10. How can we increase our Return on Luck (ROL), adapting our strategy to both good luck and bad?
Most companies have their share of good and bad luck. What matters is what they do with their opportunities. It’s called Return on Luck (ROL).
How can you get a high return on luck at work? Here’a an answer to that question from Collins’ co-author Morten Hansen. The point: “prepare intensively, commit all the resources you can, and be maniacal about execution when the good-luck moments arrive!”
11. Do we show any signs of the Five Stages of Decline, and what should we do about them?
Collins explains why it’s a good idea to know where your organization stands on the road to doom and gloom:
“With a road map to decline in hand, institutions heading downhill might be able to apply the brakes early and reverse course. We’ve found companies that recovered—in some cases, coming back even stronger—after having crashed down into the depths of Stage 4.”
Where do you stand?
12. What should we Stop Doing?
If you have to-do list, then you should also have a NOT-to-do list!
An exercise worth doing: take your long to-do list (both at home and at work) and divide it into the following categories:
- Start doing
- Stop doing
- Continue to do
What have you learned? Remember, saying no to something actually is saying yes to the things that matter most.
13. How will you Change the Lives of others?
This is the promised bonus question that is not on Collins’ website. How will you Make A Difference today? (I call it “go MAD”!)
The best leaders find ways to be useful with real people in the present. Think beyond your life as a physician. As a leader, how do people feel that you changed their lives? How can you be helpful, useful to others?
Remember, people don’t care how much you know until they know how much you care. It was John Quincy Adams who said: “If your actions inspire others to dream more, learn more, do more and become more, you are a leader.” The job of the leader is to serve.
And now for some criticism. There has been some criticism of Collins’ Good to Great, most notably from Phil Rosenzweig, a professor at IMD, Lausanne. In his book, The Halo Effect, he explains that the problem with business books like Good to Great is that they are based on faulty data. Rosenzweig urges leaders to develop their critical thinking skills, and be driven by evidence, not stories. Here’s his take:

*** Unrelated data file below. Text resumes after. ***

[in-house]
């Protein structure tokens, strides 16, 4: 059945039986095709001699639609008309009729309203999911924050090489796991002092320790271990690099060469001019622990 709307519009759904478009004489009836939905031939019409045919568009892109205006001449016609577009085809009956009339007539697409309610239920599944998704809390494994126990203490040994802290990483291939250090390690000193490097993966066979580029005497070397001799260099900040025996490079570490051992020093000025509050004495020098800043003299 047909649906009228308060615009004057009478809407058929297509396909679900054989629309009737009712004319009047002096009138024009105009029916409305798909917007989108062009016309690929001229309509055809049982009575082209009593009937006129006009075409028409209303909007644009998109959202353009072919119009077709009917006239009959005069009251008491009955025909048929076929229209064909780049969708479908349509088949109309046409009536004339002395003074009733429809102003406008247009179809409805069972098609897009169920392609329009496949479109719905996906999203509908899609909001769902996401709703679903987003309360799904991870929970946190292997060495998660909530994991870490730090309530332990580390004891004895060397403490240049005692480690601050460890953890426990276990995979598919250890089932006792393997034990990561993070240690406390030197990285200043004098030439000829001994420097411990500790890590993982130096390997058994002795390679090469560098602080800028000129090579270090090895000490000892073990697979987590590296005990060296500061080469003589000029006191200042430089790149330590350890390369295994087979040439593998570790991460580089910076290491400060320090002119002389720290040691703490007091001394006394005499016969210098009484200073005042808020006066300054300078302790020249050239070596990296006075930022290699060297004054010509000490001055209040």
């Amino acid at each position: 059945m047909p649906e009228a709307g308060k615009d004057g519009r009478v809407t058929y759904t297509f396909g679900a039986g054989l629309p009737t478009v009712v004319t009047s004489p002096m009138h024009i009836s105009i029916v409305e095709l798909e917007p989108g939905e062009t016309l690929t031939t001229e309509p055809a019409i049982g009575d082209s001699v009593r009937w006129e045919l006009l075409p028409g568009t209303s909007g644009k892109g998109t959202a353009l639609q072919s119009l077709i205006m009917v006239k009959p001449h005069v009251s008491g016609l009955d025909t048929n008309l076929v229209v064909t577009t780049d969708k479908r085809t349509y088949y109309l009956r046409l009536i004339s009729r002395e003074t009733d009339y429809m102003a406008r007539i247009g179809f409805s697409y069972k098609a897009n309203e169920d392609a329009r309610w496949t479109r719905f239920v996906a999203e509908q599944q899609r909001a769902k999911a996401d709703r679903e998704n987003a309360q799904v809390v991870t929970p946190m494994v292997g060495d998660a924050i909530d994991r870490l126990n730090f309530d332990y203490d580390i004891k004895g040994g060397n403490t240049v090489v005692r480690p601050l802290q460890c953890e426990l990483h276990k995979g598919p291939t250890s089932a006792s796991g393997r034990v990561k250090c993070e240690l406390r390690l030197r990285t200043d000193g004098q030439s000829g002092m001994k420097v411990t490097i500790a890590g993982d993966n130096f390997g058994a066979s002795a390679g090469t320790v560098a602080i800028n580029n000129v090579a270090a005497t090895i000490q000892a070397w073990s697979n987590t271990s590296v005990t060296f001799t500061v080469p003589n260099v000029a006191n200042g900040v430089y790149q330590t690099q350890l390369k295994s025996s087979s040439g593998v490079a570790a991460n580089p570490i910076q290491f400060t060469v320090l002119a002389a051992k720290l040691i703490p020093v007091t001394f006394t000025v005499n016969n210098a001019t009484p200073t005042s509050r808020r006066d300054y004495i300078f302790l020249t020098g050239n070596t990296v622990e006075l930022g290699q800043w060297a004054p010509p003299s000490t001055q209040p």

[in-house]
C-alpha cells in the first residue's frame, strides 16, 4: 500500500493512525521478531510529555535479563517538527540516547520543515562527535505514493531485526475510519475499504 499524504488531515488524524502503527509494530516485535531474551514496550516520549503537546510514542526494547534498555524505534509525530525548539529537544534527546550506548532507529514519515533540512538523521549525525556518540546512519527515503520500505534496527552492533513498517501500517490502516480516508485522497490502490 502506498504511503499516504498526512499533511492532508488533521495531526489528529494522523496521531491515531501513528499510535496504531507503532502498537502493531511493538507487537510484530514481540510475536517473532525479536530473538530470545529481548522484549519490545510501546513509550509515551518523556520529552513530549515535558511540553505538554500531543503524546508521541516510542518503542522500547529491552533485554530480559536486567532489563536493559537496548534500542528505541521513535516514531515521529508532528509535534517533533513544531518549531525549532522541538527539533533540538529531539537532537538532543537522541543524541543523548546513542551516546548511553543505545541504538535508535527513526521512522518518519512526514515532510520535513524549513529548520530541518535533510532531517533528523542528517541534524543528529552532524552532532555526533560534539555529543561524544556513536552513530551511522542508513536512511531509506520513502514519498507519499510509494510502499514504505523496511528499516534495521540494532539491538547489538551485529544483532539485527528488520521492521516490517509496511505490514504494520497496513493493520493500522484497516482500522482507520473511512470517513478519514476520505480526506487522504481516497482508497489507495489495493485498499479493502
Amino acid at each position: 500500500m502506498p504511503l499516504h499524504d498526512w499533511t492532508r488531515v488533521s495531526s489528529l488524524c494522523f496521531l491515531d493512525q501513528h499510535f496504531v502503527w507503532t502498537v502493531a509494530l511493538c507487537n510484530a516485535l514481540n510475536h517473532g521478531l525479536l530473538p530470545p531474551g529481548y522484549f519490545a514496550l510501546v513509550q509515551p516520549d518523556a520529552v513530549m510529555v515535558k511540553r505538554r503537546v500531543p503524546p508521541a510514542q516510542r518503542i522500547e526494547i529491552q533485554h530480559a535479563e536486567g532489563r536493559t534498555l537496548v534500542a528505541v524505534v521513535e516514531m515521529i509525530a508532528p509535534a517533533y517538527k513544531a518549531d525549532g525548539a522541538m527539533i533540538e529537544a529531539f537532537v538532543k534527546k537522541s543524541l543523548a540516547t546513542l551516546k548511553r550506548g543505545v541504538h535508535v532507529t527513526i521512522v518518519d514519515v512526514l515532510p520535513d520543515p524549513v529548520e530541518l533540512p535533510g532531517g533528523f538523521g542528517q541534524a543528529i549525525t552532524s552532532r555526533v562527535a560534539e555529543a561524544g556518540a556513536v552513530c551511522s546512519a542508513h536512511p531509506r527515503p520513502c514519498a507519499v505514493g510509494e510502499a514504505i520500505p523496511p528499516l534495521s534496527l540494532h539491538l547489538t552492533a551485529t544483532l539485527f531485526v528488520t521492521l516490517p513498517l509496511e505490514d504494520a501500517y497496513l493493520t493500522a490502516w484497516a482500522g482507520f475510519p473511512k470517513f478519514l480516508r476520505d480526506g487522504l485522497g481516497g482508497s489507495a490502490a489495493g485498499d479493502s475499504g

How does the halo effect manifest itself in the business world? Imagine a company that is doing well, with rising sales, high profits, and a sharply increasing stock price. The tendency is to infer that the company has a sound strategy, a visionary leader, motivated employees, an excellent customer orientation, a vibrant culture, and so on. But when that same company suffers a decline—if sales fall and profits shrink—many people are quick to conclude that the company’s strategy went wrong, its people became complacent, it neglected its customers, its culture became stodgy, and more. In fact, these things may not have changed much, if at all. Rather, company performance, good or bad, creates an overall impression—a halo—that shapes how we perceive its strategy, leaders, employees, culture, and other elements.
In our experience, we find that despite the criticism, the Good to Great model does serve as a useful transformation blueprint for most organizations. Of course each organization does need to examine its own case, its own circumstances, and act accordingly. But that is another story – we call it terrain-based strategy.